The Importance of Band Merch
We look at the importance of merch in music and urge you to support your local scene this Christmas
Ask a compulsive band tee buyer about their habit and they’ll have a good excuse for you. Some are sentimental about their gig-going, immortalising their experiences in screen-printed cotton. Others enlist the help of an emblazoned shirt to signal their fanhood to others. But there’s another reason many of those involved in music – particularly the indie, grassroots and DIY areas of the industry – have drawers guiltily overflowing with dozens (or hundreds, if you’re hardcore) of band tees, sweaters and hoodies. It’s as simple as this: there’s sorely-needed money to be made in music merch, and loyal fans are willing to make it rain.
According to Amber Easby and Henry Oliver, authors of The Art of the Band T-Shirt, Elvis was one of the earliest musicians to be associated with the sale of screen-printed tees back in 1956. Then the Beatles began to harness the power of merchandising, selling tees on their 1964 US tour. Before long, the touting of printed garms was commonplace, going through various renaissances (think tie-dye logo tees of the 60s, metal’s jet black tees, Vivienne Westwood’s ripped up counter-culture band shirts).
The Age of Streaming
There’s no denying that the rise of streaming services is suffocating the financial success of musicians. According to data journalist David McCandless in 2015 an unsigned band or musician in the US could earn a minimum wage selling just 105 self-distributed album CDs (or 457 retailer CDs for signed musicians) per month, or 148 BandCamp downloads, or 547 iTunes album downloads. When it comes to streaming, however, a signed musician would only earn a minimum wage if they’re able to garner thousands of streams. Take Spotify, where an unsigned artist can only hope to make a feasible living if they reached 180,000 streams per month. Oh, and signed artists? Make that a modest 1,117,021 streams.
And so, the record industry bleeds billions. But the good news is that appetite for live shows remains, with a recent study by UK Music reporting a 12% rise in audiences for live shows and events. Musicians rely on the income generated by live shows and merch more than ever.
Where Alternative Merch Comes In
If a fan’s decision to hit up a musician’s live show is an extra slice of capital, investing at the merch table is the cherry on top. But even the market for logo-emblazoned clothing is somewhat saturated and that's why in recent years, bands and musicians have gotten pretty damn creative with their physical offerings.
Though we’re chin-deep in a digital world, it seems many of us still hanker for the joy of receiving a physical object in return for purchasing music. So much so that, along with records, the music industry has a renewed relationship with the cassette tape format. But there’s more to this plasticky trend than nostalgia and novelty. While records are often expensive and CDs still considered sort of tacky, cassettes bridge the gap between seemingly ephemeral music downloads and IRL ownership. Usually the tapes come with a download code, meaning the buyer is doubly rewarded for their investment, with both a souvenir and convenient access to their fave’s tunes. Not to mention, some collectors actually own cassette players.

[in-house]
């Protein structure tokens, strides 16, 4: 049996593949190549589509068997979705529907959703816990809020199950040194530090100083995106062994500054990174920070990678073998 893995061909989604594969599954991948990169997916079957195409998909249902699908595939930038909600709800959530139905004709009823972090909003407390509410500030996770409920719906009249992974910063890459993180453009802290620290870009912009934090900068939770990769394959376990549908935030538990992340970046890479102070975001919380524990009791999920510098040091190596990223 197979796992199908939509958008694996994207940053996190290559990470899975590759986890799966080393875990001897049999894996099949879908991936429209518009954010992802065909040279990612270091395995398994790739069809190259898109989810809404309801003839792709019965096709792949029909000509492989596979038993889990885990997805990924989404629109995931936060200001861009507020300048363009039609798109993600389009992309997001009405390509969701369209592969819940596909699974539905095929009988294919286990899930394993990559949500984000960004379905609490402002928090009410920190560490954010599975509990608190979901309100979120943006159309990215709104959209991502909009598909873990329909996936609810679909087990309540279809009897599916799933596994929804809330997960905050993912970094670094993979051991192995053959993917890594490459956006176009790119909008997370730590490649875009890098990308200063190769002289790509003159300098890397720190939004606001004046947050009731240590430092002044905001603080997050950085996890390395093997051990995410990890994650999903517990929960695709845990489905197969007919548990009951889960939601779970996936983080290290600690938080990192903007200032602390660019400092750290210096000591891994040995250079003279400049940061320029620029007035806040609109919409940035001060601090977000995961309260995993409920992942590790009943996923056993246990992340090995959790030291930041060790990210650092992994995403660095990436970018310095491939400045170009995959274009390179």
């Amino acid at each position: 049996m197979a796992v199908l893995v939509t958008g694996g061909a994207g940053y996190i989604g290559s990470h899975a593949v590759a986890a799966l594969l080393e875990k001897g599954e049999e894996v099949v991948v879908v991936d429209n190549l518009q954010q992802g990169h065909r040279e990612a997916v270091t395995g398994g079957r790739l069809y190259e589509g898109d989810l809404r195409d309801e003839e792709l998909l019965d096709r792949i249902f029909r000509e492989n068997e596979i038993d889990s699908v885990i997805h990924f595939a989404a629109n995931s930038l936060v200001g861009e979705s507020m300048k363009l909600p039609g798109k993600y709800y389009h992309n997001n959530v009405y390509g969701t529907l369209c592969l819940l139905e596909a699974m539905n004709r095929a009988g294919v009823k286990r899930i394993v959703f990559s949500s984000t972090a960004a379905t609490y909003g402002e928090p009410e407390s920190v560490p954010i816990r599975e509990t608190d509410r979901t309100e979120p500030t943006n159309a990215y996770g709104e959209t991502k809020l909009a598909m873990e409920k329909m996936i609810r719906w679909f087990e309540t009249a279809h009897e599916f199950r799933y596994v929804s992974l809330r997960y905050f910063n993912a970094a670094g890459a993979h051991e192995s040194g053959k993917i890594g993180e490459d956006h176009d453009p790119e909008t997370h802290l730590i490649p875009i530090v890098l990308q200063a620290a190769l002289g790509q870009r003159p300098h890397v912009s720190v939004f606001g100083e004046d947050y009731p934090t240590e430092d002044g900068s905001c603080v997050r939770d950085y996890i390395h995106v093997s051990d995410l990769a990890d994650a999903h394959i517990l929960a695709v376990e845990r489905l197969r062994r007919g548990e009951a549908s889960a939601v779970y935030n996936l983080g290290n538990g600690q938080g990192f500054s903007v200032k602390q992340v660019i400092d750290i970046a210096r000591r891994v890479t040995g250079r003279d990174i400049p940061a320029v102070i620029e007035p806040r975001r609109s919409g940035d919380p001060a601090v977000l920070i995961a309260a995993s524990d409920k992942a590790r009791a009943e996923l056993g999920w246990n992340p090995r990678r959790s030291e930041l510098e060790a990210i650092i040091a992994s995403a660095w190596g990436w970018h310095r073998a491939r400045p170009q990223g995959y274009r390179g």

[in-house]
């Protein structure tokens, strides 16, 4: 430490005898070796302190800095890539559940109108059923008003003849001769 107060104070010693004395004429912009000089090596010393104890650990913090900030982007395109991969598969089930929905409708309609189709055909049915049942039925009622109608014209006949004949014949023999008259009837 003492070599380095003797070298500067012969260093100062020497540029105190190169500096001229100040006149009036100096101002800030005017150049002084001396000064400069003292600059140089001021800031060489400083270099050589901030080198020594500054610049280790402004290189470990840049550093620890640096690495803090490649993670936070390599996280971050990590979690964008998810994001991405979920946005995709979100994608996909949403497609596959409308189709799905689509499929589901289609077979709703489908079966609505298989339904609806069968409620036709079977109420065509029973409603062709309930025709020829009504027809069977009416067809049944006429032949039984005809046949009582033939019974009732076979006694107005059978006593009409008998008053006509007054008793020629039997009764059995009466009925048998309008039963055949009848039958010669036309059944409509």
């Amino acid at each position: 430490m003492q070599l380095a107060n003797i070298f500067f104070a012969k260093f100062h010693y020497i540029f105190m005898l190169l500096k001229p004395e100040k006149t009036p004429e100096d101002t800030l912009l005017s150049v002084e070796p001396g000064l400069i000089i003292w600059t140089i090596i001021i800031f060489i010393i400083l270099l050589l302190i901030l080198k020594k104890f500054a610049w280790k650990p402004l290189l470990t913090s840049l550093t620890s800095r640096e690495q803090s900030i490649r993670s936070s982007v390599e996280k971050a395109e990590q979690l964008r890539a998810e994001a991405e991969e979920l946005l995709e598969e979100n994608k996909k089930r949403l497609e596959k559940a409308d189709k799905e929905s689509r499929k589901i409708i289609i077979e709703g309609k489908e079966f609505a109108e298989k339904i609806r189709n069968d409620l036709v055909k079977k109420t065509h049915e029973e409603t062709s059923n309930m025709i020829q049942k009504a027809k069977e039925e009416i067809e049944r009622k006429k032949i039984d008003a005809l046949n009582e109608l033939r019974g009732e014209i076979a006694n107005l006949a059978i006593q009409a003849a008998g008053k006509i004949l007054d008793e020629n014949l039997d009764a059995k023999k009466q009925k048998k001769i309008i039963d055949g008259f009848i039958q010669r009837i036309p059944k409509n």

That understanding of fans’ appetites for tangibility has made something of a merch maverick of Eigg-based record label Lost Map. They’ve experimented with attaching download codes to postcards, a slightly cheaper and more environmentally-friendly alternative to tapes (though they’ve also been known to dabble in CSD format). What’s more, along with tees and the like, LM also offer lovingly designed bobble hats and totes, both an opportunity for supporters to bear the logo on places other than their sternum or spine.
And, just as fans embrace the opportunity to colonise unchartered areas of their wardrobes with their favourites’ logos, they’re also keen to fill their homes with merch. When Song, by Toad’s Jonnie Common wrote an album entirely comprising sounds from his kitchen (entitled Kitchen Sync), he cleverly released the music in the form of fridge magnets, complete with download codes. Common’s also no stranger to innovative merchandising; back in 2012 he released EP JWC008 via adorable coloured glass badges in the shape of cassettes by artists Keny Drew and Showpony.
Such creativity is especially rewarded as we approach the Christmas season and music fans begin to take stock of their local scene for gift ideas. There’s the delightfully designed mugs of Edinburgh joy-bringers The Spook School; singer-songwriter Harry Harris's lovingly hand-bound pocket book featuring brush illustrations and access to his Andre the Giant EP; or cassette tapes of sophomore record Low Hearts from Niall Strachan's Garden of Elks, limited to a run of just 100, each featuring an original piece of art drawn by Strachan.
Glasgow's The Ninth Wave have some pretty cool looking tote bags; The LaFontaines have a book and keyring available as part of their Common Problem record bundle; Belle & Sebastian have some pretty lovely screen-printed tour posters; Mogwai have a record bundle available featuring album demos and signed screenprints; The Vegan Leather have some pretty rad badges and totes; Elle Exxe has a couple of beanie hats available and Vukovi have some sweet AF badges, posters and patches up for grabs along with totes and tees.
Across the country, musicians and labels are rustling up novel types of swag, giving fans the opportunity to support their art, to shop local, and to save the music industry in one fell swoop. Give the gift of merch this Christmas.